A Nigerian man who says he is gay and claimed he faces persecution over his sexuality in his native country has won a High Court challenge to his deportation.
The man, who cannot be identified and is referred to as “A”, was deported last year after a number of other challenges were rejected.
Mr Justice Seán Ryan yesterday quashed the Minister for Justice’s decision of July 28th last year to refuse to revoke his deportation order. The man is in Nigeria and yesterday’s decision does not mean he can come back to Ireland until the Minister reconsiders his decision, legal sources said. The court heard “A” arrived here in 2006 as an unaccompanied minor and applied for refugee status.
He claimed that on August 25th 2006, his boyfriend’s brother discovered them naked in his boyfriend’s bedroom. The brother threatened to report them and they were seriously beaten, it was claimed. Later that day, the boy rang the brother and was told they had “gotten rid” of the boyfriend and that he would be next.
He feared his parents would disown him as they were in a Christian cult and homosexuality was against their beliefs. If he went to the police they would arrest and torture him because homosexuality is illegal in Nigeria, he said.
He fled to Ireland where the Refugee Commissioner rejected his asylum application highlighting “credibility issues”. The commissioner also referred to a 2004 British-Danish report, which stated that while homosexuality is illegal, few cases have been tried.
“A” appealed to the Refugee Appeals Tribunal which in January 2008 also rejected his case, on credibility issues. In May 2008, he sought subsidiary protection from the Minister on grounds of risk of torture or inhumane treatment if he was returned home and in January 2009, an examining officer rejected the application. The officer again cited the British-Danish report and concluded that if homosexuals are discreet, they are unlikely to run foul of the law. Credibility issues were also cited. In February 2009, he sought leave to remain on humanitarian grounds, but the Minister affirmed the deportation order.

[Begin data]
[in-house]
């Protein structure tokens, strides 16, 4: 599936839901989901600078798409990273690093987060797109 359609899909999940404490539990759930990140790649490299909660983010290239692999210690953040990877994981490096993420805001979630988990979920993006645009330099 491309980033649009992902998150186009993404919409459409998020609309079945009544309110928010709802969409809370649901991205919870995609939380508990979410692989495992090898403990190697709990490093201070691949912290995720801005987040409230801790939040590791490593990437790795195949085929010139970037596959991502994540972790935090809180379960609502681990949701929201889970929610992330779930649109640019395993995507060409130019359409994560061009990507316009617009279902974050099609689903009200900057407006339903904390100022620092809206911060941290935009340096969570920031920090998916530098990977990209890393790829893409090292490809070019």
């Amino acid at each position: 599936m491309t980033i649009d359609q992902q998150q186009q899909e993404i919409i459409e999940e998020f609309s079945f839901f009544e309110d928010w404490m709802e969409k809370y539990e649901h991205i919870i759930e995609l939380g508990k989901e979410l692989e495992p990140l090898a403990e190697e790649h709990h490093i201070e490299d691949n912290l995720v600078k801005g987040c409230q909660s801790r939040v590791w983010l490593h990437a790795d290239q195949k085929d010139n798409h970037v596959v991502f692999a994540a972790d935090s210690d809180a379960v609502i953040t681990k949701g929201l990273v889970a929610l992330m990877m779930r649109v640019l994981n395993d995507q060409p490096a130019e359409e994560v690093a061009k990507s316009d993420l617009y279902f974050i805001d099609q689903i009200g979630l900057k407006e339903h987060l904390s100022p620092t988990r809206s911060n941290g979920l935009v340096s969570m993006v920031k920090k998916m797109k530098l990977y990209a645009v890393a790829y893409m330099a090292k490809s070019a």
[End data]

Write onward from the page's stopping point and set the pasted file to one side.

“A” sought a High Court injunction, but was refused and was deported. Another application was brought by his lawyers to revoke the order made on July 28th, 2009, and yesterday the judge ruled that order could be quashed.
The judge said “A” complained that the Minister gave no consideration to principles set out in a UN Human Rights Commission guidance note which says having to hide one’s sexual orientation may amount to persecution. The judge said the question that had to be addressed was, in considering the application to revoke his deportation order, how achieving his safety by living discreetly could be reconciled with the European Convention on Human Rights.
The Minister’s inspector examined credibility issues in the subsidiary protection application but not in the leave to remain application, the judge said. It is for the Minister to decide what reliance to place on credibility findings made by the asylum authorities, the judge said.
In light of this, he was quashing the order of July 28th, 2009.